I have a Windows Forms app.

Now I want to use an async method.

Since C# 7.1 I can use an async Main method:

However, now my STAThread attribute is ignored and my app runs in MTA. Is this by design or can I force my app to run in STA mode again?

/// <summary>
/// The main entry point for the application.
/// </summary>
private static async Task Main(string[] args)
    // returns MTA
    Console.WriteLine("{0}", Thread.CurrentThread.ApartmentState);
  • @Evk - you'll get a ThreadStateException since, by definition, the current thread has already started. Nov 29, 2017 at 13:10
  • Yes sure, that did not make sense.
    – Evk
    Nov 29, 2017 at 13:11

4 Answers 4


An STA is one in which you promise that a single thread will operate a windows message pump (usually hidden behind a call to Application.Run()). You'll run the message pump on your thread when it's not otherwise occupied.

An async method is one which, when it's got nothing better to do, will release its thread to go off and do other things.

I can't get those two concepts to align. If you want STA, you want to keep hold of that thread and pump messages. So using async main doesn't make sense there.

In this particular circumstance (various initialization steps that could benefit from await followed by an Application.Run I would use the async Main without the STAThread attribute. I would then explicitly create an STA thread specifically for then running the windows message loop.

There's no rule that the first thread in your program has to be the/a STA thread and I think this provides the cleanest separation. If your async Main has no further useful work to do you may want to share a TaskCompletionSource between Main and the message-loop-running thread that then signals completion once Application.Run() returns.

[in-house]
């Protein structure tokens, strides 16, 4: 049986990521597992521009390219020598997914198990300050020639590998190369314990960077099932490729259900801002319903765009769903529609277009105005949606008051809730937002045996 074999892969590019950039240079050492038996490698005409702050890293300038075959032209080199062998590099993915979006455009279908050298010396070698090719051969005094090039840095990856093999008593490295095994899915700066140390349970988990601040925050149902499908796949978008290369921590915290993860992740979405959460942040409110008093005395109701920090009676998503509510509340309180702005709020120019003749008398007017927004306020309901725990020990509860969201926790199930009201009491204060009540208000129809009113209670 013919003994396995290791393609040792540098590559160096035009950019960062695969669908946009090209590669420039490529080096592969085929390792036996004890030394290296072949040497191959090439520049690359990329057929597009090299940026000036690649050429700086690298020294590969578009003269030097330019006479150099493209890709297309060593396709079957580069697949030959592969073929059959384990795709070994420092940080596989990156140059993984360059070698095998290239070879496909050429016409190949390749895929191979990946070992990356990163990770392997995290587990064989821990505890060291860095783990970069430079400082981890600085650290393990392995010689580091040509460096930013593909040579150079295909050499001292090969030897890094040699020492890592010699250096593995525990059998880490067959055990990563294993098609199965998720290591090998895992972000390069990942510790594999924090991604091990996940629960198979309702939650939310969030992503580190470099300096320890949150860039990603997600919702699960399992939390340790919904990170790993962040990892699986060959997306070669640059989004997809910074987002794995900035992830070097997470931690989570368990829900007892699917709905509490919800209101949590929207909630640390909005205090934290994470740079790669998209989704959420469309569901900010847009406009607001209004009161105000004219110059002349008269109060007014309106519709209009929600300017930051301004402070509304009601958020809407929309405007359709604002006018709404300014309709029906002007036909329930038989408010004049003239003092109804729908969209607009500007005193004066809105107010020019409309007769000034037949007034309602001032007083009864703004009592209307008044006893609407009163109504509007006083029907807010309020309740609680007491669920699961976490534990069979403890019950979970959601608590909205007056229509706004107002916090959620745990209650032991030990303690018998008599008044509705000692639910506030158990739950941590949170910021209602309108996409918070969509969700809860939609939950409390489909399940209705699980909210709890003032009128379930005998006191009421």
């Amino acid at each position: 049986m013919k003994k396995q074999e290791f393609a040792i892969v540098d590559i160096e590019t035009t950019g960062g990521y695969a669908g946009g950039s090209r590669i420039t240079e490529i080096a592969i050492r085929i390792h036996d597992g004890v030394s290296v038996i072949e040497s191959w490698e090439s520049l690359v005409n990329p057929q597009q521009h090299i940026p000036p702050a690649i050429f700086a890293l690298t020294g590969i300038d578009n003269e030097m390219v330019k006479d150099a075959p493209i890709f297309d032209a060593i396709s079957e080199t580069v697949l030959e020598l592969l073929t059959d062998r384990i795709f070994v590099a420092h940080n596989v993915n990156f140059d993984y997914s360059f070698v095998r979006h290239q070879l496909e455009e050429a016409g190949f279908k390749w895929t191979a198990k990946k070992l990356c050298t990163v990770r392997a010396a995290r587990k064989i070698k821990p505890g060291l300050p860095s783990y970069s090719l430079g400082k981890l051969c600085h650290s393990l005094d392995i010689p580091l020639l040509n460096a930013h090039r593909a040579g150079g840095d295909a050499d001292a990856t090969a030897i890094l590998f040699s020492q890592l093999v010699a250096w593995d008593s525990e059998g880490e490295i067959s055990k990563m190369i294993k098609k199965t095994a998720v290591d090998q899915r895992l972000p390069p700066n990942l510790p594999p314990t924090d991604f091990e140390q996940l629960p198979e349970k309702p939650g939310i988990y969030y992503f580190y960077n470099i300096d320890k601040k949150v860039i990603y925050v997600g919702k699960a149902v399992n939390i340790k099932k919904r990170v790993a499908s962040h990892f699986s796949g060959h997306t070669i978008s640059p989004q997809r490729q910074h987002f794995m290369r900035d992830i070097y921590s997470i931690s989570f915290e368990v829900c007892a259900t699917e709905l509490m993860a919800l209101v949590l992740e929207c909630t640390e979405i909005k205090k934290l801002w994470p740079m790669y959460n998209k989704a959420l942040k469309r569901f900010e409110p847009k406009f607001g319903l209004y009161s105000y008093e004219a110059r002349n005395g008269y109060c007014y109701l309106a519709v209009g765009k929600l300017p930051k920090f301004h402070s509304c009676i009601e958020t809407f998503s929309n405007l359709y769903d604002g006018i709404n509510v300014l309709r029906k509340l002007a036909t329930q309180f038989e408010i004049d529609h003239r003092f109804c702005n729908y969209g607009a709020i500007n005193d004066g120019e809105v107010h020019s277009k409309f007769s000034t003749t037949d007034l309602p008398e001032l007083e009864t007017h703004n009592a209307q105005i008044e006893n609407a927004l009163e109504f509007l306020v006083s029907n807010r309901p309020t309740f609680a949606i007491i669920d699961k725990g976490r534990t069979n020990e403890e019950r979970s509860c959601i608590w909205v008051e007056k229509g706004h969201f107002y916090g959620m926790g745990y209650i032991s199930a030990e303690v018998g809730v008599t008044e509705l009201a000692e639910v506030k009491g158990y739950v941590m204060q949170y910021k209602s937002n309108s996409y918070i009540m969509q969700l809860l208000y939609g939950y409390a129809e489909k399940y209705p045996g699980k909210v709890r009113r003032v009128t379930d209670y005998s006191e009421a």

• 5
    To start a STA thread, use this code: var thread = new Thread(() => DoSomething()); thread.SetApartmentState(ApartmentState.STA); thread.Start();
    – Maxence
    Aug 16, 2019 at 8:27

STAThread does not work with async main.

This is a known and open issue.

The problem is that the code that transforms async main in to a "normal" main doesn't copy the attribute over.

Here is more information specifically about the un-copied attributes.

In some of the discussion they refer to using a SingleThreadedSynchronizationContext to allow for async code to be idiomatically used in an STA thread.

  • Thanks, suspected this to be a bug, but couldn't find the work item myself. Nov 29, 2017 at 13:11
  • 1
    @JürgenSteinblock - I'm not sure this is a bug per-se. As I point out, with STA you promise to run a message pump. All variants of Application.Run are, by their nature, blocking until the message pump is told to exit - so either you don't call Application.Run() (or moral equivalent) and so aren't fulfilling the STA promise or you're going to block anyway and not benefit from async. Nov 29, 2017 at 13:18
  • 4
    @JürgenSteinblock - or, at least, the bug is that the compiler should raise an error if you try to mark an async main with STAThread rather than copying the attribute. Nov 29, 2017 at 13:20
  • 2